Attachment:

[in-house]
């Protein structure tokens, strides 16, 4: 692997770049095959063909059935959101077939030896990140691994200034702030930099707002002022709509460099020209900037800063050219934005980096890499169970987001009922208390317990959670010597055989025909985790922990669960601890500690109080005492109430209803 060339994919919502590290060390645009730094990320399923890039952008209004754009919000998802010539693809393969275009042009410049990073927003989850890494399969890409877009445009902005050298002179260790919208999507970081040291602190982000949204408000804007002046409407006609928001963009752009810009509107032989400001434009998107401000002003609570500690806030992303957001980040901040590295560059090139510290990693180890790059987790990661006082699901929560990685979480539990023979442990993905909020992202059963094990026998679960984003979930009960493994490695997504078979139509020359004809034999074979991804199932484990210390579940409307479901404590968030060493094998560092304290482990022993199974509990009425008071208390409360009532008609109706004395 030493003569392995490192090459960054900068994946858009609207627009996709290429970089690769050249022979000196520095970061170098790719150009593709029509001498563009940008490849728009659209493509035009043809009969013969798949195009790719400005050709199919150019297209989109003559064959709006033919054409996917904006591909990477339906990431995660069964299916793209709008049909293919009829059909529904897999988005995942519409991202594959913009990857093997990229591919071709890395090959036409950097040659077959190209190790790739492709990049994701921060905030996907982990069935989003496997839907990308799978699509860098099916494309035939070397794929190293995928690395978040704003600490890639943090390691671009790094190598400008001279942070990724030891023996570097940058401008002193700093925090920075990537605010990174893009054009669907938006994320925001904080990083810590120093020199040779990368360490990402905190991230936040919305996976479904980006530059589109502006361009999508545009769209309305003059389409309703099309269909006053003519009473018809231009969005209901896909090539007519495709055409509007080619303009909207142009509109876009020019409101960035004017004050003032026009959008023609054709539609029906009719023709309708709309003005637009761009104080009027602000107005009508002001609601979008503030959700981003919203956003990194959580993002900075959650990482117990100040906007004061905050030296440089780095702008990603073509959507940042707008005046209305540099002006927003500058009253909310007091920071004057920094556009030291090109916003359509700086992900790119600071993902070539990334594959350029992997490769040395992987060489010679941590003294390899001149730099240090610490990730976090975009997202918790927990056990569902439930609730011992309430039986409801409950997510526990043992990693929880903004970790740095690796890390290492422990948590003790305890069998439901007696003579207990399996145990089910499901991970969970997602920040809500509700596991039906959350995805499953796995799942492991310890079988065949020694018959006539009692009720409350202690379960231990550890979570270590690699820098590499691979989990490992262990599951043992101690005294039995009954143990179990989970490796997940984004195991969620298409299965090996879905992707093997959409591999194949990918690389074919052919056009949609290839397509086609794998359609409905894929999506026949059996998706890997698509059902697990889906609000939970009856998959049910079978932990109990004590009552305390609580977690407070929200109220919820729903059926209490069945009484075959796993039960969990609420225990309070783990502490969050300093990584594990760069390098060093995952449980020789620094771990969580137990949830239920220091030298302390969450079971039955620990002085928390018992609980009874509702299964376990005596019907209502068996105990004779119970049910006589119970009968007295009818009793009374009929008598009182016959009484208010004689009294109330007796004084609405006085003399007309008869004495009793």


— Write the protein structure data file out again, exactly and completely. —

[in-house]
């Protein structure tokens, strides 16, 4: 692997770049095959063909059935959101077939030896990140691994200034702030930099707002002022709509460099020209900037800063050219934005980096890499169970987001009922208390317990959670010597055989025909985790922990669960601890500690109080005492109430209803 060339994919919502590290060390645009730094990320399923890039952008209004754009919000998802010539693809393969275009042009410049990073927003989850890494399969890409877009445009902005050298002179260790919208999507970081040291602190982000949204408000804007002046409407006609928001963009752009810009509107032989400001434009998107401000002003609570500690806030992303957001980040901040590295560059090139510290990693180890790059987790990661006082699901929560990685979480539990023979442990993905909020992202059963094990026998679960984003979930009960493994490695997504078979139509020359004809034999074979991804199932484990210390579940409307479901404590968030060493094998560092304290482990022993199974509990009425008071208390409360009532008609109706004395 030493003569392995490192090459960054900068994946858009609207627009996709290429970089690769050249022979000196520095970061170098790719150009593709029509001498563009940008490849728009659209493509035009043809009969013969798949195009790719400005050709199919150019297209989109003559064959709006033919054409996917904006591909990477339906990431995660069964299916793209709008049909293919009829059909529904897999988005995942519409991202594959913009990857093997990229591919071709890395090959036409950097040659077959190209190790790739492709990049994701921060905030996907982990069935989003496997839907990308799978699509860098099916494309035939070397794929190293995928690395978040704003600490890639943090390691671009790094190598400008001279942070990724030891023996570097940058401008002193700093925090920075990537605010990174893009054009669907938006994320925001904080990083810590120093020199040779990368360490990402905190991230936040919305996976479904980006530059589109502006361009999508545009769209309305003059389409309703099309269909006053003519009473018809231009969005209901896909090539007519495709055409509007080619303009909207142009509109876009020019409101960035004017004050003032026009959008023609054709539609029906009719023709309708709309003005637009761009104080009027602000107005009508002001609601979008503030959700981003919203956003990194959580993002900075959650990482117990100040906007004061905050030296440089780095702008990603073509959507940042707008005046209305540099002006927003500058009253909310007091920071004057920094556009030291090109916003359509700086992900790119600071993902070539990334594959350029992997490769040395992987060489010679941590003294390899001149730099240090610490990730976090975009997202918790927990056990569902439930609730011992309430039986409801409950997510526990043992990693929880903004970790740095690796890390290492422990948590003790305890069998439901007696003579207990399996145990089910499901991970969970997602920040809500509700596991039906959350995805499953796995799942492991310890079988065949020694018959006539009692009720409350202690379960231990550890979570270590690699820098590499691979989990490992262990599951043992101690005294039995009954143990179990989970490796997940984004195991969620298409299965090996879905992707093997959409591999194949990918690389074919052919056009949609290839397509086609794998359609409905894929999506026949059996998706890997698509059902697990889906609000939970009856998959049910079978932990109990004590009552305390609580977690407070929200109220919820729903059926209490069945009484075959796993039960969990609420225990309070783990502490969050300093990584594990760069390098060093995952449980020789620094771990969580137990949830239920220091030298302390969450079971039955620990002085928390018992609980009874509702299964376990005596019907209502068996105990004779119970049910006589119970009968007295009818009793009374009929008598009182016959009484208010004689009294109330007796004084609405006085003399007309008869004495009793």